If you use
ReadToEnd, they are the same. Otherwise, using the
StreamReader allows you to read bytes at a time, do some computation with them, and then throw them away as needed. For example, if you had a file containing a list of 2,000 numbers, and you wanted to add them together, you could:
File.ReadAllText to read everything into a string and then parse through that string to compute the sum.
- Or you could create a
StreamReader and read a few bytes at a time, computing the sum as you go.
The major difference between these two approaches is the transient memory usage. After you have the sum, you can always throw all the intermediate data away. In the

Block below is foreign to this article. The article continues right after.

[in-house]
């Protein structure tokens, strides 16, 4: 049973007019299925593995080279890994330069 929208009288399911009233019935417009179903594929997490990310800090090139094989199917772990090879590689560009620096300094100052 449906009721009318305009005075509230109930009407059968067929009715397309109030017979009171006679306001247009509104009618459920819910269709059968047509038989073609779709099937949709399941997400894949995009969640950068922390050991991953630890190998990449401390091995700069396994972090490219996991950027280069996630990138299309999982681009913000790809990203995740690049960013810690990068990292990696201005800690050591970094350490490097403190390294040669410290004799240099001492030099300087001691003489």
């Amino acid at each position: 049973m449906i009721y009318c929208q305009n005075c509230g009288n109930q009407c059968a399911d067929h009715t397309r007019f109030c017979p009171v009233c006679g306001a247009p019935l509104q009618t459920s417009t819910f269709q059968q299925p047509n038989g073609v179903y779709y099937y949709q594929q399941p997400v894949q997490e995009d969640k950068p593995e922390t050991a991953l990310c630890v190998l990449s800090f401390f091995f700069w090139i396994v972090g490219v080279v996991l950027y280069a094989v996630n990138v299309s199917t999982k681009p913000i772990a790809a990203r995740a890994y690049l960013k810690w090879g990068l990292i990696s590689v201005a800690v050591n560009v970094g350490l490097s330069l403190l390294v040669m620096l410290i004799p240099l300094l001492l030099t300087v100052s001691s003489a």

File.ReadAllText approach, at some point you had the entire file contents in memory, while with the
StreamReader approach, you only had a few bytes worth of file contents in memory at any one time. This can be an issue depending on the size of your files and the kind of computation you're doing.
File.ReadAllText is convenient and quick.
StreamReader is powerful but more work.